ADM serves Car Dealers, Automotive Marketing Pros and Internet Sales Managers
There was a time not too long ago when it was hard to get dealers to post enough. The mythical beast known as EdgeRank (which Facebook technically hasn't used in a long time, but that's not important now) compels people to want to maximize the exposure of their posts by keeping a constant flow of positive engagement going towards their Facebook page. More on that in a moment.
Before we get into the numbers surrounding posting, let's look at this from a human perspective. Facebook is the venue through which people are able to communicate in their own way with their friends and family. By "in their own way," I mean that not everyone makes it a two-way conversation, but they're still receiving information through Facebook. Those of us who are avid users couldn't imagine not liking, commenting, or sharing, but there is a large chunk of active Facebook users who rarely interact on it but who still log in and check it on a regular basis. These people are important, but again, more on them in a moment.
From a human perspective, most people are not interested in what a dealership has to say outside of ways that it can benefit them directly. Coupons, specials, events, etc - they don't mind seeing these for the most part. That's what they were likely expecting when they liked the dealer's page. It's not like Skittles; some brands are able to gather a following based upon simply being utterly entertaining. With car dealers, it's possible to be like that but extremely difficult. It takes time, effort, money, and often a willingness to drive away from the direct business needs into a realm of branding that is risky.
Now, let's get an understanding of the math, as promised.
We won't get into a lengthy discussion on the intricacies of the Facebook news feed algorithm - I'm not sure that a single blog post dedicated to the subject would be enough to do it justice and it's changing so rapidly (a big change just yesterday) that it would be outdated in weeks at best. There are, however, a few basic underlying premises that are important to understand today and that will likely stay in effect in one form or another for a long time to come.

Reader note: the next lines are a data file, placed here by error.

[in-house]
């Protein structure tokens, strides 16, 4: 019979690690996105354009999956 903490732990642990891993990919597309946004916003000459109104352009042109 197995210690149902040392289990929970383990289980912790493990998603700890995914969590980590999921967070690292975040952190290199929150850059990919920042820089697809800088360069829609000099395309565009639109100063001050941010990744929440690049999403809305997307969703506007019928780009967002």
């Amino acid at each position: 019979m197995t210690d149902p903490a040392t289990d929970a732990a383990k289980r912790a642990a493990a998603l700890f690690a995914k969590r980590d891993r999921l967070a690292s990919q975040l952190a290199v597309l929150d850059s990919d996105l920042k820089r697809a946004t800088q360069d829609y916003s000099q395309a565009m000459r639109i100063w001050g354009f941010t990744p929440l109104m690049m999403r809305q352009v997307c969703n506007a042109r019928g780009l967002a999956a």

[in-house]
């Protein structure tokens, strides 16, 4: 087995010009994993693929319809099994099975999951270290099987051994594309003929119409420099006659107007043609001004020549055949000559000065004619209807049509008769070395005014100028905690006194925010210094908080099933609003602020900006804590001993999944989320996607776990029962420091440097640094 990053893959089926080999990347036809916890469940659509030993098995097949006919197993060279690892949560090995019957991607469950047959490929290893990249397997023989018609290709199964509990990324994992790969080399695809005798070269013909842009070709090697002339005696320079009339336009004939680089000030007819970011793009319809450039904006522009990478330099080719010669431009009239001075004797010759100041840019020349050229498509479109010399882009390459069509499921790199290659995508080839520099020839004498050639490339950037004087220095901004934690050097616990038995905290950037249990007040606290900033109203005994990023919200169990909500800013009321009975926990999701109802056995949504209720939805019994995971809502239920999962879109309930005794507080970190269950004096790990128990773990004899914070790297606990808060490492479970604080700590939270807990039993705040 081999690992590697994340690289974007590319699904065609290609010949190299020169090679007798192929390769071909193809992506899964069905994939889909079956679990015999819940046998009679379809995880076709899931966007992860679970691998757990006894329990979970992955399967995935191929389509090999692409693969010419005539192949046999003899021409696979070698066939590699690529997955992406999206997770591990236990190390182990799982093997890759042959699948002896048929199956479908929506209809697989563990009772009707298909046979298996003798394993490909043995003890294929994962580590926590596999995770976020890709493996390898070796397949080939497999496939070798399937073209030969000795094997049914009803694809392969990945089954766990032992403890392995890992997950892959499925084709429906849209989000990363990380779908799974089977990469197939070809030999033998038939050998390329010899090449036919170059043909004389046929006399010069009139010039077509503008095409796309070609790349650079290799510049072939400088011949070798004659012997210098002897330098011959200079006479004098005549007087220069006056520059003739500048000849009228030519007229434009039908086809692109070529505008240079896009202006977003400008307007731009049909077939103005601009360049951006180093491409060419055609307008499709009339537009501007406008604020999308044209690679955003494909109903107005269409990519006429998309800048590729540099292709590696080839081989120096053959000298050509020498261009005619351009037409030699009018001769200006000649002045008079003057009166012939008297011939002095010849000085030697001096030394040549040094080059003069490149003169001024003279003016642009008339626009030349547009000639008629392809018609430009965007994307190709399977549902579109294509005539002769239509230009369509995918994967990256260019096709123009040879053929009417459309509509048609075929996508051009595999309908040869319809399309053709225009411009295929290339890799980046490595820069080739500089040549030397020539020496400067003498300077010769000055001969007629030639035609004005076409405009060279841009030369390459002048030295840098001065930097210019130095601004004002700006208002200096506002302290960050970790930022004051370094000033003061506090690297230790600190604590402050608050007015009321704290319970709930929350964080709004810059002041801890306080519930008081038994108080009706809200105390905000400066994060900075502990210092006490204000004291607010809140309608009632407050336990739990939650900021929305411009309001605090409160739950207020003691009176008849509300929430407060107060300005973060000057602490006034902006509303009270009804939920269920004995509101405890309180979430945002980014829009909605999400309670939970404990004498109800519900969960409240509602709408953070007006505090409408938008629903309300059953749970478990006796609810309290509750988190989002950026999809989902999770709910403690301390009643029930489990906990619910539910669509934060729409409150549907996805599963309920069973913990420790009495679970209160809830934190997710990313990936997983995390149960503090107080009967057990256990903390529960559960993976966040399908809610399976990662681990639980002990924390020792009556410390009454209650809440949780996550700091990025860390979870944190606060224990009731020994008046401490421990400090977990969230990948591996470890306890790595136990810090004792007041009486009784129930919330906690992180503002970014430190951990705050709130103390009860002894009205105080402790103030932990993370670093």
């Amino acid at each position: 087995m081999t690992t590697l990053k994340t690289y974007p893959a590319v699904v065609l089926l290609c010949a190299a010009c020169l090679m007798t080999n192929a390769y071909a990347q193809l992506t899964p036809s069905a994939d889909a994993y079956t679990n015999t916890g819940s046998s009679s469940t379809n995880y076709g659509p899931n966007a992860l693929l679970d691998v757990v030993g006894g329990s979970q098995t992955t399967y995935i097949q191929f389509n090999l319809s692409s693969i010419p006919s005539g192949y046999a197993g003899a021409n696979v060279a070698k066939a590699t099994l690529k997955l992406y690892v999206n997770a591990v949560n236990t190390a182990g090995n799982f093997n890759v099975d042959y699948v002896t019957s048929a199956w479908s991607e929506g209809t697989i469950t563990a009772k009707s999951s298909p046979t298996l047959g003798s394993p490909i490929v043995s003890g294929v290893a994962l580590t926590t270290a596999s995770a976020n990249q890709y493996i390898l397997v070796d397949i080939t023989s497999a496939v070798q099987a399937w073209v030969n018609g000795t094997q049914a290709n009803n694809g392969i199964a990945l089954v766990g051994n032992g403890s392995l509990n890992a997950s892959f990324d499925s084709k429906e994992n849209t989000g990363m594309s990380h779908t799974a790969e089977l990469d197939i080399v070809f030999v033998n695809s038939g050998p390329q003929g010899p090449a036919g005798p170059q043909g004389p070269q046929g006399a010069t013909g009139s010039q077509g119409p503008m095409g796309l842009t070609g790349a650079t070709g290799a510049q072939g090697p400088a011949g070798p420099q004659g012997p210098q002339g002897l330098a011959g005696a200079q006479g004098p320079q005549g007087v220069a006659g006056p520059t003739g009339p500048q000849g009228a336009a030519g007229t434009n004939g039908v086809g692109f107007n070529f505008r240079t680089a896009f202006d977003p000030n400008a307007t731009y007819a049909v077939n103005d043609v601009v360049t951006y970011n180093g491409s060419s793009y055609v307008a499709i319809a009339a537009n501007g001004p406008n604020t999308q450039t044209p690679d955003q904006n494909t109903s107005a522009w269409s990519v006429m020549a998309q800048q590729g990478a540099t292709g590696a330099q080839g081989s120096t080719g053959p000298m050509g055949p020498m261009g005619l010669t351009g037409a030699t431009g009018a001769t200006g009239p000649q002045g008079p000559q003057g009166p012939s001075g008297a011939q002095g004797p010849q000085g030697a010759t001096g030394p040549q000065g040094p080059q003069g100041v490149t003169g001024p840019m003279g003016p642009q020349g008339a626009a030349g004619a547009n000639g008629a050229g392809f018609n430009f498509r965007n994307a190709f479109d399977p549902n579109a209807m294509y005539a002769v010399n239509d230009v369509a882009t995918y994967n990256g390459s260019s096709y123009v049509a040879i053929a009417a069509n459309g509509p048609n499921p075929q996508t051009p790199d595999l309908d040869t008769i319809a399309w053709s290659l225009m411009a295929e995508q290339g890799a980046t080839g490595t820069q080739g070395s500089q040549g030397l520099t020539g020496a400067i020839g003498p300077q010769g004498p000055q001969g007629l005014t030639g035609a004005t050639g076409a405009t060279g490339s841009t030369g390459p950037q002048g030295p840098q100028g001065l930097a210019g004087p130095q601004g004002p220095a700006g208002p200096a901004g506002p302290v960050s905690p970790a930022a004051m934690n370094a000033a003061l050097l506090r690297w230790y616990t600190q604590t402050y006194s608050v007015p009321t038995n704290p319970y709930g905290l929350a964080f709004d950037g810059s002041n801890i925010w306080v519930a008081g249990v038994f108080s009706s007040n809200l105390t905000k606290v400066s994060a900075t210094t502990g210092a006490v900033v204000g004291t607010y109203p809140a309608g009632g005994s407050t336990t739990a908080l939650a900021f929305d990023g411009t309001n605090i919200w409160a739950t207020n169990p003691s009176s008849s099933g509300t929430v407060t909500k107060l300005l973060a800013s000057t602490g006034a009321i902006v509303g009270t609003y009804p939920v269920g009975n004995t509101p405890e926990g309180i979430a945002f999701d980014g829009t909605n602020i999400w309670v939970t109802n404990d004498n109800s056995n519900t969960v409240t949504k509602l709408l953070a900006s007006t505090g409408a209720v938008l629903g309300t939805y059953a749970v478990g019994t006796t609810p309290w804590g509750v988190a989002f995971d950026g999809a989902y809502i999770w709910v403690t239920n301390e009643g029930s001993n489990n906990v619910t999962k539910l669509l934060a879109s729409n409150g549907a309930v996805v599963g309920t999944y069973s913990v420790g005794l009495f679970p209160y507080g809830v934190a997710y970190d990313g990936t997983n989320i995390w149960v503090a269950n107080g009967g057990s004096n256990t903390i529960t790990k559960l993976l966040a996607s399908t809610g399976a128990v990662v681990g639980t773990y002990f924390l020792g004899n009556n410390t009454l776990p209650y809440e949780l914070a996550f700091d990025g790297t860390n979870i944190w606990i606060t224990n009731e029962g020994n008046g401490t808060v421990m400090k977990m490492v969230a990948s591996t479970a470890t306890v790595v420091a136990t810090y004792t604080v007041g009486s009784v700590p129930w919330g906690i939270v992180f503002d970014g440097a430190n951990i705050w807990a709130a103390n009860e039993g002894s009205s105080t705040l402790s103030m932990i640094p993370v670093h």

Every time you post something to Facebook, it will be exposed to certain people in different ways. This exposure does not necessarily mean that they will see your post. It just means that they have an opportunity to see it in their news feed. The age of the post is one criteria that determines how high on the news feed they'll see it. If you post something and someone starts looking at their news feed right afterwards, that person has a better chance of seeing it than someone who checks their news feed 5 hours later. Where your posts stand from an engagement perspective with each individual person plays an important role as well. If someone has liked, shared, or commented on some of your posts in the past, Facebook will push your posts higher in their news feed. Yours might show up higher than posts by other businesses whose posts the individual has not liked.
Finally, there is the "friends who liked it" factor. If Bob likes a picture of himself that a dealership took and posted on their page, Bob's friends will be more likely to see it in their news feed as well.
This is just a basic overview and there's a lot more that goes into it, but it's enough to discuss why frequency and timing of posts is important.
Little Timmy sliding into third base. It's for pictures like these that the majority of pure Facebook users visit the site in the first place. They want to see what their ex-boyfriend from high school is doing. They want to see videos of their cousin at her recital 1400 miles away. They want to see if the guy in the accounting department is finally single again.